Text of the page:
Home Science/Tech Cryptominers paint GPU memory to make them look new

Cryptominers paint GPU memory to make them look new

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Cryptominers paint GPU memory to make them look new
Cryptominers paint GPU memory to make them look new

We continue to learn of new cases of cryptocurrency miners who are painting and blasting GPUs to resell them to gamers. A couple of months ago. We saw how they were even soake in water to make them look as good as new, but now the roguery has gone up a notch.

It has been in Brazil, where it was discovere that cryptocurrency miners. Using more creative solutions to “restore” hardware that no longer serves them. The reason for this lies in the resale of hardware, the most common being the “restoration” of VRAM memory chips. It should be remembered that, in Ethereum mining, the component that suffered the most from a GPU was precisely the memory.

Cryptominers paint GPU memory to make them look new

The easiest ways to see at a glance if a GPU has are dust. Missing stickers, or use screws. However, even if these GPUs look brand new. Perhaps someone has been behind the idea of making any used GPU look like a brand new product right out of the factory.

Of course, if someone were to open up their new GPU. They would find that the VRAM memory is already well worn, revealing that it is a used GPU being resold as new. One of the most noticeable features of wear and tear is that the memory tends to turn yellow as the GPU chip does. This may be due to prolonged use at high temperatures. It may also be due to miners re-soldering these components onto newer PCBs. Whatever the reason, seeing a yellowish tint to any component is not an indication of new hardware.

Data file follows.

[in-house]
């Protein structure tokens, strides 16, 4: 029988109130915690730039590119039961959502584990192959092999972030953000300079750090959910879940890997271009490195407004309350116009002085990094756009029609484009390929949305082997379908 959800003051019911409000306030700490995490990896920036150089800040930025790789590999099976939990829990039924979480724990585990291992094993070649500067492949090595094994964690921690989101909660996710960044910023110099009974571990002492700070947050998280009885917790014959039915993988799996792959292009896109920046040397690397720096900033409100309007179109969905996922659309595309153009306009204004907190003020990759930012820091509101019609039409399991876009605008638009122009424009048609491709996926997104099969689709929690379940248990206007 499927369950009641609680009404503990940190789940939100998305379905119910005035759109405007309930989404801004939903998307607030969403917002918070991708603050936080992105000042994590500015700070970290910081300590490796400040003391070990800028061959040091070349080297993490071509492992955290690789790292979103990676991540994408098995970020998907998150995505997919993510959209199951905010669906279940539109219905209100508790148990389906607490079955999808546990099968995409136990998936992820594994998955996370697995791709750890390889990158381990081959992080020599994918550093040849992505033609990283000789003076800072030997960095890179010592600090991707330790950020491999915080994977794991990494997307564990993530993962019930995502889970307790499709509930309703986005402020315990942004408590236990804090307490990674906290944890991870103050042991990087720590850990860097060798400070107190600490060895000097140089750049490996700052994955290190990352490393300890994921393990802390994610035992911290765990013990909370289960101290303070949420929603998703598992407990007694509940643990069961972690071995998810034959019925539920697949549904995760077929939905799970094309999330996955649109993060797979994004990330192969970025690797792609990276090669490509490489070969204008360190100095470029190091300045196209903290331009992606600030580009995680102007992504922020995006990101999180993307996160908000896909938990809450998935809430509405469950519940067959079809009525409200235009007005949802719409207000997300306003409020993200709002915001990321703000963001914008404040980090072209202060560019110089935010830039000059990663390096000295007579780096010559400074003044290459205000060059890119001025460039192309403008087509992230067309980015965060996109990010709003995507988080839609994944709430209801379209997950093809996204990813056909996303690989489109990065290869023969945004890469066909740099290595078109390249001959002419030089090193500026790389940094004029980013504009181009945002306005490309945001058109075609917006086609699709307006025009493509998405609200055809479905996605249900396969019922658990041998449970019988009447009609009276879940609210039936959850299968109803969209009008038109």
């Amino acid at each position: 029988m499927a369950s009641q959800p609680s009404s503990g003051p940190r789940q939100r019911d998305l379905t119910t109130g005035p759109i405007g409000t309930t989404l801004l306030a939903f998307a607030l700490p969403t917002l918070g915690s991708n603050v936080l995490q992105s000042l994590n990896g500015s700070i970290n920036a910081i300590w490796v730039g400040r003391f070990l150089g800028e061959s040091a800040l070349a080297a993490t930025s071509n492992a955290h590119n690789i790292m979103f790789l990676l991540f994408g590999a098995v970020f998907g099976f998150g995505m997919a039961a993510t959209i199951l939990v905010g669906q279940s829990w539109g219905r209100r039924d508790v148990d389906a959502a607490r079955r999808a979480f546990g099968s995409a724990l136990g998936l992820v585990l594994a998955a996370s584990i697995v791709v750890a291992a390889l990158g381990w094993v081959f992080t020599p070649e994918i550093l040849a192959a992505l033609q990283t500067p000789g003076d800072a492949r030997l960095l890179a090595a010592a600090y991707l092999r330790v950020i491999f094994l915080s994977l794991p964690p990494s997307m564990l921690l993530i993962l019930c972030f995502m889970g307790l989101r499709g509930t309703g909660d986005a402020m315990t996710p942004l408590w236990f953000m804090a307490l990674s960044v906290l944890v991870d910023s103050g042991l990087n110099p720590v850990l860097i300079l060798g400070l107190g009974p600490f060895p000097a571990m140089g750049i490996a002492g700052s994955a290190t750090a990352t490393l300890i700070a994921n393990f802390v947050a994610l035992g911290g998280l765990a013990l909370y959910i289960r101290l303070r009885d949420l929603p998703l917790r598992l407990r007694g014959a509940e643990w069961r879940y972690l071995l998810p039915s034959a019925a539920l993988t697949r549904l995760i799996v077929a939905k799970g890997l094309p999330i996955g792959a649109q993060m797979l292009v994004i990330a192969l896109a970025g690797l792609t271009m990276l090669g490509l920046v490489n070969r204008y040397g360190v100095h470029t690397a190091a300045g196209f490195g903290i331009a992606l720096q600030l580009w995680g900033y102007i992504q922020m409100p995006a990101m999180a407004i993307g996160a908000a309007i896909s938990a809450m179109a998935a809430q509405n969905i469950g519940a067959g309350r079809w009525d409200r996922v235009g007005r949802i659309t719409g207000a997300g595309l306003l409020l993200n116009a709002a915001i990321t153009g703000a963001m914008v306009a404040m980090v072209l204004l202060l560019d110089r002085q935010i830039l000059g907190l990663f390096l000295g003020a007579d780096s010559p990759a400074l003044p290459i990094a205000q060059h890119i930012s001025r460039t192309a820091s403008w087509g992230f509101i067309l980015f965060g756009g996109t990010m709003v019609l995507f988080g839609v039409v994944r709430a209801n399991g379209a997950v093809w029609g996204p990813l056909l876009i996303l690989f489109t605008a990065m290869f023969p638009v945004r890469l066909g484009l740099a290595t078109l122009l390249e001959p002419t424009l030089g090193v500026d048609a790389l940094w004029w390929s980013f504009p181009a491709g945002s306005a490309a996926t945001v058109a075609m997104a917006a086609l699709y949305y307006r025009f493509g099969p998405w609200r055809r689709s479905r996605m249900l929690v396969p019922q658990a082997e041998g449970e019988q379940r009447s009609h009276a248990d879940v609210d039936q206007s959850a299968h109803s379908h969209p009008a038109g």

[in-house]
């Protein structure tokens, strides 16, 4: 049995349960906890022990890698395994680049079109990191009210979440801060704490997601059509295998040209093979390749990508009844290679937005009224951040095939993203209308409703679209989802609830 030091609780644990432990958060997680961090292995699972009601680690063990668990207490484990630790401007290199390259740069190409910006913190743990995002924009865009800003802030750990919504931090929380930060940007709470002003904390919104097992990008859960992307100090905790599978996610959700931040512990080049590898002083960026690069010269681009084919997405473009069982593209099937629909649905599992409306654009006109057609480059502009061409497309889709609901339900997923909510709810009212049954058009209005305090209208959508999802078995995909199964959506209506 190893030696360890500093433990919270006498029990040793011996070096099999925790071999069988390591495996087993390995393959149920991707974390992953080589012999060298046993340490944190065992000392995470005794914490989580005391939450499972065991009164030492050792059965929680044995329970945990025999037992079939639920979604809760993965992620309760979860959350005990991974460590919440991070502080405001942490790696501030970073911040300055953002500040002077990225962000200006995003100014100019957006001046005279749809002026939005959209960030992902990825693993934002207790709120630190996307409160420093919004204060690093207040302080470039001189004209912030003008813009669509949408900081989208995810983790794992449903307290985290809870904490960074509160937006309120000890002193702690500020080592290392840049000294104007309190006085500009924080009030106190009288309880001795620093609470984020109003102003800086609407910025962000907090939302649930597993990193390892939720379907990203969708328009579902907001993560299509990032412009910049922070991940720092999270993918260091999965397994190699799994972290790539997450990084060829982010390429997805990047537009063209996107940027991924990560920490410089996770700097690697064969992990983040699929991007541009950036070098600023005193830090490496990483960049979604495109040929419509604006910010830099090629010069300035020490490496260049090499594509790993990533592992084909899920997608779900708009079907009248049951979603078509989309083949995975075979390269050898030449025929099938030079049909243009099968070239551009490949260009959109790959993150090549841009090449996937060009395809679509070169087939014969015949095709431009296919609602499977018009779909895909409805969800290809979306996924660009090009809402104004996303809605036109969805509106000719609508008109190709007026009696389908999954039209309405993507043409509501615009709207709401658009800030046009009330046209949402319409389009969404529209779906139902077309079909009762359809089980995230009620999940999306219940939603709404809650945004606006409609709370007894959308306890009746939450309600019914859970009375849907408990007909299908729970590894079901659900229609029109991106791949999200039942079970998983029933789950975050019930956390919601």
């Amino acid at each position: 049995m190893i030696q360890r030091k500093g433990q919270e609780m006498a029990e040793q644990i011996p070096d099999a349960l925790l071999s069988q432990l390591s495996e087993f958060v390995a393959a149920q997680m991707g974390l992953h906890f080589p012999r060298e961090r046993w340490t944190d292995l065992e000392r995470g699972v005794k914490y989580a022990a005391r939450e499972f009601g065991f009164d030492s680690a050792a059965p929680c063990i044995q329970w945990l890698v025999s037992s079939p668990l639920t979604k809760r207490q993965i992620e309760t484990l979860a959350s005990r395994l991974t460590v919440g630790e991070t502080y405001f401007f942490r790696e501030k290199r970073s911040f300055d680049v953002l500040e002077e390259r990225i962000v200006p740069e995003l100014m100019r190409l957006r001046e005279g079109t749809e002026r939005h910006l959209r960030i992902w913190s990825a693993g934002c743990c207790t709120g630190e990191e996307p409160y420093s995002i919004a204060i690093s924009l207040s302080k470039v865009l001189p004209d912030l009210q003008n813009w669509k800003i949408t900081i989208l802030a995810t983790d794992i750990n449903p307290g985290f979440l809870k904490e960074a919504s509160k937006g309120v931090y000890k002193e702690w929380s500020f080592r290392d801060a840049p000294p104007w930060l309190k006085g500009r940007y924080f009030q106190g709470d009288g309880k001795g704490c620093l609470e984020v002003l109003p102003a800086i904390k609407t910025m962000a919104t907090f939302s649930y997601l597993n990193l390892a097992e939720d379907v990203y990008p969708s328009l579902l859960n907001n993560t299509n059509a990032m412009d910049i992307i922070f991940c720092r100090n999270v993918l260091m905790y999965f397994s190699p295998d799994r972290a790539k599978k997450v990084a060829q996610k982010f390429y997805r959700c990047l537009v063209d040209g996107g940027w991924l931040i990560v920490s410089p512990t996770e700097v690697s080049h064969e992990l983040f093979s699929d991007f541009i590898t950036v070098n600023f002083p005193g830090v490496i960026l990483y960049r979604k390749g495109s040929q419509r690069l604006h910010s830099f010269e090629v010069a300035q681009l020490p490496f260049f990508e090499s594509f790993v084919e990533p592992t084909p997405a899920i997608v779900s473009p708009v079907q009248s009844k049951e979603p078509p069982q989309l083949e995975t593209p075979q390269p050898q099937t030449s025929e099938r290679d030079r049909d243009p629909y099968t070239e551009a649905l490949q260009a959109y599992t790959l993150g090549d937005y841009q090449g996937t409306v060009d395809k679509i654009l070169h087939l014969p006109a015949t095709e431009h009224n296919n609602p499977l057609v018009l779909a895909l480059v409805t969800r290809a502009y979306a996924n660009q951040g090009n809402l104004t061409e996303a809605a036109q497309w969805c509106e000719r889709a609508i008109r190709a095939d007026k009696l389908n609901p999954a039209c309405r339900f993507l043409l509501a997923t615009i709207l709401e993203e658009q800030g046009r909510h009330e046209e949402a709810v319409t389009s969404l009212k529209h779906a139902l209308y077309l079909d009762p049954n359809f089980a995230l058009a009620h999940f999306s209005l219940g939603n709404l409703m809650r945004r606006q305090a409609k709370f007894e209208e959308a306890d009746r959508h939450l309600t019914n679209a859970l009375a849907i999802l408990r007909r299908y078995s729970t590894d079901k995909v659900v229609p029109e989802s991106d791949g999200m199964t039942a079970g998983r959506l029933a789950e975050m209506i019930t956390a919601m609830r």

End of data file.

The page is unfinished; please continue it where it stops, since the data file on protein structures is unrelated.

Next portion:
Cryptominers paint GPU memory to make them look new

Clearly, such a case has come to light because of suspicions that several companies in Brazil were selling used GPUs as new.

On YouTube channel Iskandar Souza, expert Paulo Gomes showed how he disassemble one of these. Graphics cards live to demonstrate that there was no cheating involve. They stood out as having a different colour of epoxy than the same graphics cards sold by other suppliers.

Following this, the sale of “new” cards that had been recycle from the mining era was confirme. A clear example was scratching the surface of the memory chip of several GPUs. This showed that these chips had been painte and silk-screened to look like the original chip.

After seeing this, it is now virtually impossible to tell the difference between a new GPU and a GPU that has been refurbishe to only look new. It stands to reason that if you buy from reliable shops there shouldn’t be any problems, but you never know. A shop can always resort to a cheap batch without knowing that they are being taken for a ride.